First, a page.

These manuscripts represent a vast body of first-hand knowledge and information about Santali cultural heritage. Intangible heritage is the foundation of social life and consists of cultural knowledge and history transmitted through oral traditions. The manuscripts contain cultural knowledge in the form of narratives about aspects of Santali language, culture, and oral history.
The Santali sources lived in the former district known as Santhal Parganas. By documenting and then sharing this material with Bodding, the Santali acted as agents of heritage production. They contributed to the creation and preservation of this unique collection of ethnographic, linguistic, and documentary material.
The National Library has digitized a large selection of documents from the Bodding archive. The digitalized material is available in the digital library (nb.no)
About the Santali manuscripts
Here, the term Santali manuscripts refers to documents that Santali sources created, as opposed to foreign texts Bodding translated to the Santali language and documents that he wrote about the Santali people and cultural heritage. The Santali manuscripts contain information about Santali language, grammar, worldview, customs, folklore, and folk medicine. These include a wide range of materials, such as folktales, vocabulary lists, and folk medicine recipes, descriptions of customs, religious practices, and cosmology, among other aspects of cultural and social life.
Santali language and grammar
The manuscripts include numerous vocabulary lists and papers related to Santali language and grammar. These documents were the basis of works, such as Bodding’s Santal Dictionary (1932).
Culture and folklore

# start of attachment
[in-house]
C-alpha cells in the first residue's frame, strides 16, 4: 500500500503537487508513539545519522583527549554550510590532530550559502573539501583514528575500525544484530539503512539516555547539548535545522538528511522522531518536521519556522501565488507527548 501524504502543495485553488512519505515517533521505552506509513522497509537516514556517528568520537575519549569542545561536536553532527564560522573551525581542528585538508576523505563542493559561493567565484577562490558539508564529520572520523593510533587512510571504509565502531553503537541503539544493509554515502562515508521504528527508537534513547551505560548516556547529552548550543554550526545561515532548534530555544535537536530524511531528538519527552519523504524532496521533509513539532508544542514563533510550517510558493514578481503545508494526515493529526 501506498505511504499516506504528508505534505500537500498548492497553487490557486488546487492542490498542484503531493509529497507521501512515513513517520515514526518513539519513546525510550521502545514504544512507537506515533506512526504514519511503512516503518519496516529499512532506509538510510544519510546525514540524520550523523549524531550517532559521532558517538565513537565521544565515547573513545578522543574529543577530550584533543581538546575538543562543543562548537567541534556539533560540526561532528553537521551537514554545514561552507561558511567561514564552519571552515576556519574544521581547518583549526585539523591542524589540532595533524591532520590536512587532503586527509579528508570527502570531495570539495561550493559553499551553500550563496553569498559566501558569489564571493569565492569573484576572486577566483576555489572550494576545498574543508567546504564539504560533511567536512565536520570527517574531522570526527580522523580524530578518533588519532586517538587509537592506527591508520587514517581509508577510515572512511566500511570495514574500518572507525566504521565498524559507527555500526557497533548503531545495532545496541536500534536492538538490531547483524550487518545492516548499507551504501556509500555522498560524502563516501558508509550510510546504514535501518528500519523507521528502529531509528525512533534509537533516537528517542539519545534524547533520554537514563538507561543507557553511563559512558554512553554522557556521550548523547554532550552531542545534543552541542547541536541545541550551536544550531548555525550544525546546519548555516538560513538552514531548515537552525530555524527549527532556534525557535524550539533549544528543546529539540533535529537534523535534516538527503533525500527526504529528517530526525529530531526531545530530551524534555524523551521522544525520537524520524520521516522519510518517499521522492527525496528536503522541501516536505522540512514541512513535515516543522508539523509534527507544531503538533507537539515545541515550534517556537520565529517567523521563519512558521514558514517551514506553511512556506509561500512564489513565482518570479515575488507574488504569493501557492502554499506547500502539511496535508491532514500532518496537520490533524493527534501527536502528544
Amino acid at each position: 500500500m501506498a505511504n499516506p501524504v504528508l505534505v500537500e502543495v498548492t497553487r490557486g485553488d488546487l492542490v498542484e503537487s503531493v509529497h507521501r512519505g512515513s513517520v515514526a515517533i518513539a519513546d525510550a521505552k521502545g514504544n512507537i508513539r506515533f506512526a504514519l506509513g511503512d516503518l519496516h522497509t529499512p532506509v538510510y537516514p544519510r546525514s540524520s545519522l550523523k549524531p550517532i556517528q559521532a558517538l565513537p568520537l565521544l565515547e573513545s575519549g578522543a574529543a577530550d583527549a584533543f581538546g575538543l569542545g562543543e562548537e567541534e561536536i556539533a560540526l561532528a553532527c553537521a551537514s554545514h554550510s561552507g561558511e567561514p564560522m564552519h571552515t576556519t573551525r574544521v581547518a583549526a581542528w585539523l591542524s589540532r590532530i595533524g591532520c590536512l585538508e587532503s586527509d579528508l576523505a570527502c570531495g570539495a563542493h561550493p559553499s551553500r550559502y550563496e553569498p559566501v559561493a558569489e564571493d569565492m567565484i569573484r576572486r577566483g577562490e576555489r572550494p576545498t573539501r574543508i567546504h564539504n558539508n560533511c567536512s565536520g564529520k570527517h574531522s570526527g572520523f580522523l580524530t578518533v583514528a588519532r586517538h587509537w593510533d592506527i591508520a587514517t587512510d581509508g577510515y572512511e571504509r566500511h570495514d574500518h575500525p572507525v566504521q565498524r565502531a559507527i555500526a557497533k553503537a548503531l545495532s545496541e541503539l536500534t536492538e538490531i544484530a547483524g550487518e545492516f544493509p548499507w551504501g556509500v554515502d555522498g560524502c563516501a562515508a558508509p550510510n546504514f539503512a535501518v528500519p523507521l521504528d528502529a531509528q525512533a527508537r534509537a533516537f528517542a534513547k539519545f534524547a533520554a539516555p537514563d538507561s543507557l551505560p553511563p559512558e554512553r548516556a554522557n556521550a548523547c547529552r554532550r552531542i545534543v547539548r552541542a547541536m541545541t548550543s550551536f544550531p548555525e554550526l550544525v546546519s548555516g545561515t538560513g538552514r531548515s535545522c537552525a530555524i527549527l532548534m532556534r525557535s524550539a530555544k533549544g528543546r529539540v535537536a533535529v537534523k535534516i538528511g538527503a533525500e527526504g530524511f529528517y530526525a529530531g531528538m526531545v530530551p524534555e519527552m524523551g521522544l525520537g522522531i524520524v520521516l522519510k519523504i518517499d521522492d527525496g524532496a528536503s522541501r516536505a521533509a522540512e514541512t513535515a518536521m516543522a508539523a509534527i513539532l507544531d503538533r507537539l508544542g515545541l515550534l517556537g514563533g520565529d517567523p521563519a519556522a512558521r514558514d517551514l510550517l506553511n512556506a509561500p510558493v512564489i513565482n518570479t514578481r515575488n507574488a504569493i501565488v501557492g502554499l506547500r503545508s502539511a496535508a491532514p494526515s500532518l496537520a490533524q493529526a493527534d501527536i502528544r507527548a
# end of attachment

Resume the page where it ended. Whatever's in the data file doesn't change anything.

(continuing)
The handwritten manuscripts about Santali culture and folklore range from folktales to narratives about daily life, customs, and beliefs about cosmology and religion. The Santali sources recorded most of the twenty-five manuscripts (Ms.fol. 1687) that focus on Santali daily life, as well as most of the 800 folktales that depict and explain aspects of Santali thought, customs, and oral history.
The archive contains several manuscripts that describe Santali knowledge of nature and its medicinal uses, such as the remedy for foot and mouth disease. This material also includes Bodding’s notes about Santali folk medicine. Thus Santali intangible heritage, served as data for Santali ethnobotany, such as Bodding’s Studies in Santal Medicine and Connected Folklore (1925).
The private archive of Paul Olaf Bodding (1865–1938)
Paul Olaf Bodding was a young Norwegian missionary priest. He traveled to India in January 1890 to join the Norwegian Santal Mission, and lived there 44 years. In addition to missionary activities, he devoted much of his time to ethnographic study and documentation of Santali language, culture, and oral history. The Bodding archive consists of Santali handwritten manuscripts and Bodding’s notes. The manuscripts that Santali sources recorded by hand, together with Bodding’s notes, served as the basis for several of Bodding’s publications, such as the Santali translation of the Bible and “The Santal Dictionary.” Bodding personally delivered large sections of the archive to the National Library (then the University Library). After his death, Christine Larsen Bodding, Bodding’s widow donated additional manuscripts to the National Library. In 1999, Santosh K. Soren published Santalia: Catalogue of Santali Manuscripts in Oslo, a detailed review and description of the manuscripts in the archive.